In the late Nineties, Irene began studying singing. At first she sang classic tunes by Peggy Lee and Ella Fitzgerald as well as big band numbers. On a 2003 trip to the Club Med resort in Tahiti, Irene performed in a guest talent show. She sang one song and the manager immediately hired her to sing in their theater for three weeks. This led to an open invitation to perform there several times each year, and to sing at other Club Med locations. She also performs regularly in clubs throughout the Los Angeles area. She was chosen as a “Fabulous Find” by the listeners of radio station KLAC in Los Angeles for her recording of “Besame Mucho.” As her love of Latin music has deepened, she has been inspired by Jobim, Elis Regina, Flora Purim, Gloria Estefan, Astrud Gilberto and Pancho Sanchez.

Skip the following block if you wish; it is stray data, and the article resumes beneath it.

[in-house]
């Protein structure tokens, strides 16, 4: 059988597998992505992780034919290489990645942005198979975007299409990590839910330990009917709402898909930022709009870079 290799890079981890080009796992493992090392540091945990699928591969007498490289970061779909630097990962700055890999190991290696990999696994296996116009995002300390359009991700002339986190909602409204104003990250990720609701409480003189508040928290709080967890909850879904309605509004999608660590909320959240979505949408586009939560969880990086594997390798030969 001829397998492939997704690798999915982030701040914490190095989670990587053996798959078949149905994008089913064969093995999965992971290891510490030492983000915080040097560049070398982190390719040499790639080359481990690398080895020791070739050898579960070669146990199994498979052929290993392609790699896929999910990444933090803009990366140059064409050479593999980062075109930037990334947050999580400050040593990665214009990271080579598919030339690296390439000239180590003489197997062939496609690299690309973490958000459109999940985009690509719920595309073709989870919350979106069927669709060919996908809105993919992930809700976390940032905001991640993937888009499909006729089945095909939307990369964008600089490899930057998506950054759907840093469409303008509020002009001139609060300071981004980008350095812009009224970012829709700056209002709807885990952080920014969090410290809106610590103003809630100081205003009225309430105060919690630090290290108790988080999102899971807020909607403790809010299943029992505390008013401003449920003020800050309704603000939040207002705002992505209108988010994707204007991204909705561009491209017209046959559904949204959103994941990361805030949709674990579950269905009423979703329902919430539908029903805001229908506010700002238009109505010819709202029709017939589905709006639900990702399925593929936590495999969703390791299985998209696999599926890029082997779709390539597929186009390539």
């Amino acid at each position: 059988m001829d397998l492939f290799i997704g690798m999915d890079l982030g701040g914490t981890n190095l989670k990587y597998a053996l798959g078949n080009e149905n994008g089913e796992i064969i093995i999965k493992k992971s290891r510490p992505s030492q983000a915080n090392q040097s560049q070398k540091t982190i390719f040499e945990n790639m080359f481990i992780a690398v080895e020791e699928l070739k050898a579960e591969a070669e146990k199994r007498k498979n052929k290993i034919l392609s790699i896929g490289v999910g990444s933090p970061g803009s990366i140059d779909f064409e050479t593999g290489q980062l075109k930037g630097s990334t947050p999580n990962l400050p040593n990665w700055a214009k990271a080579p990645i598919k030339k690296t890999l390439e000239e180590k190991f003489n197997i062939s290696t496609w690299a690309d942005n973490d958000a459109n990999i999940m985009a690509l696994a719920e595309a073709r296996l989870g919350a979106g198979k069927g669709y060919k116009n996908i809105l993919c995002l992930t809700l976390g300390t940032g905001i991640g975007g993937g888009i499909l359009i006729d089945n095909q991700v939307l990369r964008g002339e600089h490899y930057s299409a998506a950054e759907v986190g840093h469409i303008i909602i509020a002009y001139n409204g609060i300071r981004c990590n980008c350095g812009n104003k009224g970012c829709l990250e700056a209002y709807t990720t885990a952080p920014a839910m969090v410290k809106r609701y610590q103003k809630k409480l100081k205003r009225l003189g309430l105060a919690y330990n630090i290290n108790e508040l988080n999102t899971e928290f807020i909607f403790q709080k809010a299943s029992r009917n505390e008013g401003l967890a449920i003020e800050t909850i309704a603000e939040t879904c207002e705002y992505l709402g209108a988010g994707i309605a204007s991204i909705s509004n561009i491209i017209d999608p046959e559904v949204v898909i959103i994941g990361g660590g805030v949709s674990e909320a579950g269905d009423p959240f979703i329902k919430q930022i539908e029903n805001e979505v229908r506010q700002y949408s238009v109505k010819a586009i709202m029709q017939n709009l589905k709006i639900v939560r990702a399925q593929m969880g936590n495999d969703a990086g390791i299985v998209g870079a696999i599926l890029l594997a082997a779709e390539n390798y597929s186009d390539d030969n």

“Every Latin country has different styles of music,” Irene explains. “Many people don’t realize the wide variety of Latin music available in the world. One common denominator is that the rhythms make you want to get up and dance. I also find all Latin music to be passionate and seductive.”
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All About Jazz - Los Angeles/San Francisco/Chicago Edition
December 2007/Vol. 5 No. 11
If your idea of heaven is Brazilian music of he bossa nova vein, you've just passed through Saint Peter's gates with Summer Samba. Sweet-voiced Irene Nachreiner sways through a cornucopia of '60s samba with a slick, light and glossy band.
Songs like Jobim's One Note Samba and Waters of March evoke images of Brazil, with Irene's infectious pop treatment of these tunes from the great South American songbook. Songs that we've grown accustomed to that have even a hint of samba flavor like Whatever Lola Wants are treated with a twinkle in the eye with the extra groove kicking in.